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Posted by Jan Payne on June 7, 2020
Photo by Amanda Dalbjörn on Unsplash
Now that the COVID-19 pandemic is loosening its grip slightly, and the UK Government has begun to ease the lockdown further, we can start catching up with everyday jobs that we might have put to one side a few weeks ago. One thing we haven’t been doing for the past couple of months is visiting our doctor, dentist, or opticians to discuss any health concerns we might have or have our usual check-ups.
As June is Cataract Awareness Month, now is the perfect time to get our eyesight checked, particularly if we have problems like focusing, or an increasing loss of vision. If any reduction in eyesight is caused because you have a cataract, it’s important to get it diagnosed correctly and then it can be rectified without too much stress.
It’s estimated that in the UK, 30% of people aged 65 years and over have a cataract in one, or both eyes, causing some level of visual impairment. The reason is that cataracts form a cloud over the lens of the eye preventing light from getting through and reducing the level of vision. If you are unable to see clearly, this can lead to other issues, such as trips and falls, which in turn can lead to broken bones and bruises.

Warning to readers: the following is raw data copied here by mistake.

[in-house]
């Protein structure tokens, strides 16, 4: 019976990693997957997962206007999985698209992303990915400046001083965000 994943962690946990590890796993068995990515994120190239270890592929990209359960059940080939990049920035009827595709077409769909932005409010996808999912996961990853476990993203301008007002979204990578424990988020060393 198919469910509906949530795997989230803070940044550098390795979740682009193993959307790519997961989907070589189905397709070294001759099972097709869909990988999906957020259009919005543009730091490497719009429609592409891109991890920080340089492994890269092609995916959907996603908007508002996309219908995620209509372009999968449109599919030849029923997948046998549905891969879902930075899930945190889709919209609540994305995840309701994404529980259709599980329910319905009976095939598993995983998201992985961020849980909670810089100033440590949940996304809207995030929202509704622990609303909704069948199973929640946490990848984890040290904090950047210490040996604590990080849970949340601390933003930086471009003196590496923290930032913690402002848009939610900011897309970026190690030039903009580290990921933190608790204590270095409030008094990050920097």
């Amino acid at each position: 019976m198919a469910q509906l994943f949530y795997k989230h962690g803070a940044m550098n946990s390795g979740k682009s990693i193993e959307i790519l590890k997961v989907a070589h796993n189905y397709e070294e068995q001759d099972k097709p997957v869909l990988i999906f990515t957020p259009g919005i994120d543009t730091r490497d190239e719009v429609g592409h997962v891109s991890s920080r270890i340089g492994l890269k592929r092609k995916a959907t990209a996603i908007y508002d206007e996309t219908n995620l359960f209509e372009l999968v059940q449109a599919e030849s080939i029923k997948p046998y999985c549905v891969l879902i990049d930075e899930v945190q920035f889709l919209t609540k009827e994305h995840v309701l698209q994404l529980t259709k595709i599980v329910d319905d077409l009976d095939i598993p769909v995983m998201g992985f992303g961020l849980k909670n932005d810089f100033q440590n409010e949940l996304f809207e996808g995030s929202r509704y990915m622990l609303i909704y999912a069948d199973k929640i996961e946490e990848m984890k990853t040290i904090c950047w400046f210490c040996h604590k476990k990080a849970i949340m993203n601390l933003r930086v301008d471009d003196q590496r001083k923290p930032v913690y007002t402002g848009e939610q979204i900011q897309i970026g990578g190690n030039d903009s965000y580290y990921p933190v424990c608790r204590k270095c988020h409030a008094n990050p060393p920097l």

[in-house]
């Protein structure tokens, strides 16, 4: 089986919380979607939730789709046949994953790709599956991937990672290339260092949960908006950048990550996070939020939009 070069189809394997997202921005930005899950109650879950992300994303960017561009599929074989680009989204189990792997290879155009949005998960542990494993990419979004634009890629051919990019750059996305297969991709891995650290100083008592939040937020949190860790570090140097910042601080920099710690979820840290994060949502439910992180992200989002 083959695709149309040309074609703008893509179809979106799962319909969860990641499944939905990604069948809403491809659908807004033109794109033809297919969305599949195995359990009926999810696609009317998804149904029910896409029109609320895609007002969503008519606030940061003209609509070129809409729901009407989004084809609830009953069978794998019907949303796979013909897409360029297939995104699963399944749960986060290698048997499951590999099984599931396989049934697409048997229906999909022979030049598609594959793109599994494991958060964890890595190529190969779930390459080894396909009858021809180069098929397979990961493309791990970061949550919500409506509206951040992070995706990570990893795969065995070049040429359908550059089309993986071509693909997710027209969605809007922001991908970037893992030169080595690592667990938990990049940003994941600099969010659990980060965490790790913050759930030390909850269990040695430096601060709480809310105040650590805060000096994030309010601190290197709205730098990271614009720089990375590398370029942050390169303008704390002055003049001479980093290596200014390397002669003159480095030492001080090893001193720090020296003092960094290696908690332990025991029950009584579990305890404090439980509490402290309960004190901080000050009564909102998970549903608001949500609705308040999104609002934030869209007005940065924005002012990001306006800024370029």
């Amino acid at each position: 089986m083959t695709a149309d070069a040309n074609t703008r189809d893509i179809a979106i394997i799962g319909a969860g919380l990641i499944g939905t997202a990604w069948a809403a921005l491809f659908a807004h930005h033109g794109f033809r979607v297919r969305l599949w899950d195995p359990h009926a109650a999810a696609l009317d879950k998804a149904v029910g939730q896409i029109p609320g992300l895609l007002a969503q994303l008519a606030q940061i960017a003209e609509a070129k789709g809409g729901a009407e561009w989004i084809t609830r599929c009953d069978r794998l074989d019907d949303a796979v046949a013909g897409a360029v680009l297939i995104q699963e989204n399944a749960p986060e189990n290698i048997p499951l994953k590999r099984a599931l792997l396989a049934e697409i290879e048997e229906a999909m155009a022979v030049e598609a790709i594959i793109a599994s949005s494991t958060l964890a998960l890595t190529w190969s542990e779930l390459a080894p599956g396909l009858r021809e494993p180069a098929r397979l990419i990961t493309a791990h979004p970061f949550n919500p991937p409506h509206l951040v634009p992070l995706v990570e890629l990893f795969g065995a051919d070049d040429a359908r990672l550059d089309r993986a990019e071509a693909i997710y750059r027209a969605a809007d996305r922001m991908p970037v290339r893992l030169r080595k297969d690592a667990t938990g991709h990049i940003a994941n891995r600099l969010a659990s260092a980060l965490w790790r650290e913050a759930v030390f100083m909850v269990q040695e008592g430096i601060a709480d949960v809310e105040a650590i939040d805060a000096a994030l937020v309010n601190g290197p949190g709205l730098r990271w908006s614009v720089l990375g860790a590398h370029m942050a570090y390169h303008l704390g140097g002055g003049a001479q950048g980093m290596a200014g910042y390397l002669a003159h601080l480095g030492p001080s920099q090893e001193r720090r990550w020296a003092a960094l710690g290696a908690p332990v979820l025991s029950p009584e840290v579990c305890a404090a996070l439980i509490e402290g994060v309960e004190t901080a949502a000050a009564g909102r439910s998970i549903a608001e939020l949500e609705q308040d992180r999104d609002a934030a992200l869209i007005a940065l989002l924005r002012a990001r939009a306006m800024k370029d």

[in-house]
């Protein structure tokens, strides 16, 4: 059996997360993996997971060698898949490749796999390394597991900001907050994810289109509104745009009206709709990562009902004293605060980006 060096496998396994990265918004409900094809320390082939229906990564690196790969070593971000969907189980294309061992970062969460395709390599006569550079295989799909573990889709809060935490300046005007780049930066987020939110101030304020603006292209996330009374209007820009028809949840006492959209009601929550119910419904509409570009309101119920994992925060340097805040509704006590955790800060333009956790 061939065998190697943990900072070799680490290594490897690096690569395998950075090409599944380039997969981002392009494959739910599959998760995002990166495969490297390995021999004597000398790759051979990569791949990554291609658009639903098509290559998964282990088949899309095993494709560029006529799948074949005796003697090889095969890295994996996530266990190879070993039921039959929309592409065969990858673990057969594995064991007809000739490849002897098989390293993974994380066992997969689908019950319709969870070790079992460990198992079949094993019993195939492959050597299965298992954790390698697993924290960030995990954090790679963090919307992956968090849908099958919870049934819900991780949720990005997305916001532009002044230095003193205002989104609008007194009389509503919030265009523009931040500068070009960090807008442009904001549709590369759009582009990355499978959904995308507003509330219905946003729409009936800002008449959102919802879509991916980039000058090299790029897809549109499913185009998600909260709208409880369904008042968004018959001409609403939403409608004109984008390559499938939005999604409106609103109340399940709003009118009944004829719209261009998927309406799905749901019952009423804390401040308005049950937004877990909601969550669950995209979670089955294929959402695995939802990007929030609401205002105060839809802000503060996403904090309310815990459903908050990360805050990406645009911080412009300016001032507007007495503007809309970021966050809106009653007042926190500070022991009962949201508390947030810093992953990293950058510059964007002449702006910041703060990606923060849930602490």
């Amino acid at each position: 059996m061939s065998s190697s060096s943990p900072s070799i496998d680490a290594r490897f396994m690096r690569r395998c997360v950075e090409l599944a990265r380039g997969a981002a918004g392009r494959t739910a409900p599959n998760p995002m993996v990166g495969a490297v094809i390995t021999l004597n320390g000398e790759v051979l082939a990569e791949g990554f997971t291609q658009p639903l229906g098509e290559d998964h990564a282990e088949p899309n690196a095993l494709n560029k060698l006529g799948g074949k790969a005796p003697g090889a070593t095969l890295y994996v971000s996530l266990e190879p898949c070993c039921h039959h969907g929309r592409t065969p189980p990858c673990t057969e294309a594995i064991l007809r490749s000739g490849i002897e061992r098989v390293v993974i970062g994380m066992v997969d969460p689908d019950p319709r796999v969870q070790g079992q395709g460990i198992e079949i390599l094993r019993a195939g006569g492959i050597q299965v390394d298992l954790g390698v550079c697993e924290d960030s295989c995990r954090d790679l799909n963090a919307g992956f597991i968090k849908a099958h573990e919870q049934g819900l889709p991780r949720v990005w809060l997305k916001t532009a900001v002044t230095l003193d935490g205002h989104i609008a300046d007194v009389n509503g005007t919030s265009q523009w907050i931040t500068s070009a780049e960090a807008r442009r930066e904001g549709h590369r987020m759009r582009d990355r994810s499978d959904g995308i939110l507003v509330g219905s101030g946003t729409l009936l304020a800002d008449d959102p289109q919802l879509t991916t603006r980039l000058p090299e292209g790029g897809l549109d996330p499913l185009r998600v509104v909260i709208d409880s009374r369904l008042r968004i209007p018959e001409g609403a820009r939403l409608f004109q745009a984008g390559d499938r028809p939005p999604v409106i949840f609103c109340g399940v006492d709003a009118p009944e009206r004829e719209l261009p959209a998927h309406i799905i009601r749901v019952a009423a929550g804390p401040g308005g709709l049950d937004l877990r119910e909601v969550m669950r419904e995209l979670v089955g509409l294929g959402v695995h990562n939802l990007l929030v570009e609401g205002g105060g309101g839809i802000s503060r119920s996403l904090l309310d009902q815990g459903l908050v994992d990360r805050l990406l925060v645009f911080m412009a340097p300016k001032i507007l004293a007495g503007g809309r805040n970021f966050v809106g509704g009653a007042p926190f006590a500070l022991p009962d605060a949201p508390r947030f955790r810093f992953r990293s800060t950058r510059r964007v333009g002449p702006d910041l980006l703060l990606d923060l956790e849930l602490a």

So, the things to look out for include…
• … a feeling you have a film over your eyes which makes your vision blurred, double vision, or patchy images which appear to float.
• Lights that used to be okay are now too dim for reading, or for doing close-up work, such as painting, drawing and jigsaws.
• You feel dazzled by strong, bright lights.
Also, you may notice that the pupil at the centre of your eyes, which is usually black, has become a milky yellow.
If you think you could have a cataract, don’t worry. The solution is usually simple, painless and effective.
First, make an appointment with your optician, and arrange to get your eyes tested. Optician appointments are free if you are over 60.
If your optician advises that you do indeed have cataracts, then cataract surgery, or IOL, will be arranged. This is a highly skilled, yet simple procedure lasting about 20 minutes and requiring just a local anaesthetic. The surgeon removes the deteriorating lens and replaces it with what’s called an intraocular lens. It’s one of the safest surgeries you can have, and has a spectacular 95% success rate, falling to 85% in those aged over 85.
The recovery time is usually extremely quick, just a day, or two, while your eyes adjust. There is no pain, or discomfort, and you will be amazed at how clearly you can see afterwards.
Of course, cataracts are not the only cause of diminishing vision and there is a wide range of mobility aids and products available on the market which can help.
Other useful reading can be found on the links below:
National Health Service information on cataracts